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The Big Story: The Supreme Court Takes On YouTube Algorithms

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What happens when you take nine Supreme Court justices – who are “not the nine greatest experts on the internet” – and force them to untangle the nuances of YouTube’s algorithms?

On Tuesday, the Supreme Court heard the case of Gonzalez v. Google, which seeks to hold YouTube responsible for showing ISIS-related content that radicalized individuals.

Whether YouTube’s algorithms were  “neutral” – or if neutrality even matters– was one point of debate. Perhaps, as Justice Clarence Thomas said, YouTube is simply recommending pilaf videos to people who like cooking pilaf and ISIS videos to people who like ISIS.

“If, however, YouTube’s thumbnail previews of ISIS videos and pilaf videos make it a publisher, it wouldn’t be protected under Section 230.”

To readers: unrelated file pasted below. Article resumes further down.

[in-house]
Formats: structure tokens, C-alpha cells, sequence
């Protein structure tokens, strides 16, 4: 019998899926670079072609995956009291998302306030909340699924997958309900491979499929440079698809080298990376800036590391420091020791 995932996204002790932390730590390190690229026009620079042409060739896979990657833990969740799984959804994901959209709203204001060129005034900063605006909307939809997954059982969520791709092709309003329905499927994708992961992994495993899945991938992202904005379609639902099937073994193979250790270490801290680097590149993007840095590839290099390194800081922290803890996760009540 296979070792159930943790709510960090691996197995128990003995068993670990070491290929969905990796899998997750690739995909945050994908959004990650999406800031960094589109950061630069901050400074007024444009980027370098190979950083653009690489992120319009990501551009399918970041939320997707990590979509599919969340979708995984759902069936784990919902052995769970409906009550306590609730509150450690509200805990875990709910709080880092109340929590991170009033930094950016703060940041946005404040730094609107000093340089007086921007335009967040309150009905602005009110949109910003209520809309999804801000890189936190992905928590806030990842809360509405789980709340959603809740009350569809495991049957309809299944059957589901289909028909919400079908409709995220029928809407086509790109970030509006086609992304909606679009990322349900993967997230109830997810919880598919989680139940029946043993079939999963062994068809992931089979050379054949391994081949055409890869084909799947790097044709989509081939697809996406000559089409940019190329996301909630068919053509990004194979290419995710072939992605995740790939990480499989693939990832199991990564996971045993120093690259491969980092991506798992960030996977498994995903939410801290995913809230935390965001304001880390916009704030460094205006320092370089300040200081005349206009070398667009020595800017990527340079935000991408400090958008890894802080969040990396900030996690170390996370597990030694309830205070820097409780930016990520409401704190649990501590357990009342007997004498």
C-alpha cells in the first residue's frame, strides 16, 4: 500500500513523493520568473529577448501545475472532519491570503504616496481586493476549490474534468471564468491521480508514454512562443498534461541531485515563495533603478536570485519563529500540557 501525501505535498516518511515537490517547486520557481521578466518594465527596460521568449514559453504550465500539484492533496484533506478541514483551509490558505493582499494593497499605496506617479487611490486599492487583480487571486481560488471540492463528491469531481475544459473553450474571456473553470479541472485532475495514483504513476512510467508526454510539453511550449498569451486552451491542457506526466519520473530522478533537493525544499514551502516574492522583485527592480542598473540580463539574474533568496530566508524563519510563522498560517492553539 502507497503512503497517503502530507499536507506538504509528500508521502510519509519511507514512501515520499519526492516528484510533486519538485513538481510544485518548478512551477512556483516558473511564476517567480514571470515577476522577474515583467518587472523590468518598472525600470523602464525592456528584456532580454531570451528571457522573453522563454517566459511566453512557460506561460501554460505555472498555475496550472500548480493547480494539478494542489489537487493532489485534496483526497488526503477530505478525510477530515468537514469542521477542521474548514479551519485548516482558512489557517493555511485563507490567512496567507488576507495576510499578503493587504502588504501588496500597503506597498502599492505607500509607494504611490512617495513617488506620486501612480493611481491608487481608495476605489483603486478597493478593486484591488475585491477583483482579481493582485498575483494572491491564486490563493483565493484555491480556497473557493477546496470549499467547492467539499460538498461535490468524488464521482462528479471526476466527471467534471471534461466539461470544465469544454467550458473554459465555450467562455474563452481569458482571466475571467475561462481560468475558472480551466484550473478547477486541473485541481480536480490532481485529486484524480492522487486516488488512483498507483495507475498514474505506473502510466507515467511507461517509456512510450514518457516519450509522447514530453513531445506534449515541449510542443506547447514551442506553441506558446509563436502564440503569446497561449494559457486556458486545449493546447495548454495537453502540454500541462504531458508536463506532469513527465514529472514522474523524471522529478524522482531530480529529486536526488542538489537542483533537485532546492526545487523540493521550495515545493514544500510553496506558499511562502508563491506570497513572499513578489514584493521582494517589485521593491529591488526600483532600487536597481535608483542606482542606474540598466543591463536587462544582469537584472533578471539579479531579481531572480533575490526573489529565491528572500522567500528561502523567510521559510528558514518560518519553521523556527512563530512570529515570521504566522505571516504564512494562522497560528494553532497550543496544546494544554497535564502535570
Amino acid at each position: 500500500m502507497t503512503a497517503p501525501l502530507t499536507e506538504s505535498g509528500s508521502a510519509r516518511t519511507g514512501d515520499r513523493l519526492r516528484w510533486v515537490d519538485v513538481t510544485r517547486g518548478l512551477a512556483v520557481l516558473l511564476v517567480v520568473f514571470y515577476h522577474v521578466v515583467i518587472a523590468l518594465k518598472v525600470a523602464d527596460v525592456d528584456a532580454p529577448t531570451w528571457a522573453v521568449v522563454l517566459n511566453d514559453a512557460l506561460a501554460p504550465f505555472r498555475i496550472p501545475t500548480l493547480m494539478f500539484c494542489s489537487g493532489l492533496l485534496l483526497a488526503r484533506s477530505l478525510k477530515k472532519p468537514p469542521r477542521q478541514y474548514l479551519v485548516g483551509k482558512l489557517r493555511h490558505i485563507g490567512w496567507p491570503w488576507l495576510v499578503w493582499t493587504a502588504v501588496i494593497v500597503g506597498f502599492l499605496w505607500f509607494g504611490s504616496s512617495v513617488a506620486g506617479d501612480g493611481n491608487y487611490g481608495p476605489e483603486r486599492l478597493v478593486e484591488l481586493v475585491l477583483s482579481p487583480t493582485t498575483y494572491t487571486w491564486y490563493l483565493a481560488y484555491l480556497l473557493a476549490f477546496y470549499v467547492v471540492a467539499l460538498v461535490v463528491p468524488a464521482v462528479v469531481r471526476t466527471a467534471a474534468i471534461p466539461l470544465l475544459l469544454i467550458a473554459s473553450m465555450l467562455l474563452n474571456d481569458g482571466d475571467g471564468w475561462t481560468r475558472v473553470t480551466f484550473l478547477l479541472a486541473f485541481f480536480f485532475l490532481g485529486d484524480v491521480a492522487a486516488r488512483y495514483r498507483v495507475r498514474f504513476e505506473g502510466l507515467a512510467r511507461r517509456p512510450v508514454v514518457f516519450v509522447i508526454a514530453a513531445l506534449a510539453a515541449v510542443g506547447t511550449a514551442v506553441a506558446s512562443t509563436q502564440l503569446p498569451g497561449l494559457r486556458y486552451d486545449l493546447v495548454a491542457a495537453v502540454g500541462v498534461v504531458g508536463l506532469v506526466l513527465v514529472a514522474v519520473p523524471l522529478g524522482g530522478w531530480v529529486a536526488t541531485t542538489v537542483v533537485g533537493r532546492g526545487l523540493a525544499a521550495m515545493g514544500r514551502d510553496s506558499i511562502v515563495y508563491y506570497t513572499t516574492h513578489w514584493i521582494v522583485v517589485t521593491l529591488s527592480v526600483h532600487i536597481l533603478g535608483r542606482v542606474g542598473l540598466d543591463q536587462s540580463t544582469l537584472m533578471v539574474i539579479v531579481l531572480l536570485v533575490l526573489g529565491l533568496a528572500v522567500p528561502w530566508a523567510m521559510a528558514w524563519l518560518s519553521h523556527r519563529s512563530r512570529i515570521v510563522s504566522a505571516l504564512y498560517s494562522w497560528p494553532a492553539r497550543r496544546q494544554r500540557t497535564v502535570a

For two hours on Tuesday, the justices barraged the lawyers in Gonzalez vs. Google, talking through nuances of YouTube thumbnails and getting into legal discussions about the true definition of the term “featured.” The term “featured” implies curation, which pushes YouTube more into publisher land.

Our assessment (and that of legal experts) is that the Supreme Court will let Section 230 stand for YouTube. But the theme of tech platforms enabling terrorism could spark another type of judgment.

On Wednesday, the court heard another terrorism-related case – Twitter, Inc. v. Taamneh – which questions whether Twitter aided and abetted terrorism in violation of the Antiterrorism and Effective Death Penalty Act of 1996.

Kochava takes on the FTC

To continue the legal theme, we turn to another courtroom drama unfolding in Idaho near the headquarters of Kochava.

On Tuesday, Kochava argued to dismiss the Federal Trade Commission’s case against it for selling sensitive location data.

While there hasn’t been a decision yet, the judge indicated he was unlikely to dismiss Kochava’s complaint, but the FTC may have to amend its complaint to be more specific.

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And there’s yet another twist in this case: The FTC is losing its Republican commissioner, who is leaving because she disagrees with FTC chair Lina Khan’s leadership. By airing her public grievances, she may give ammunition to companies the FTC is targeting for unfair or deceptive practices.

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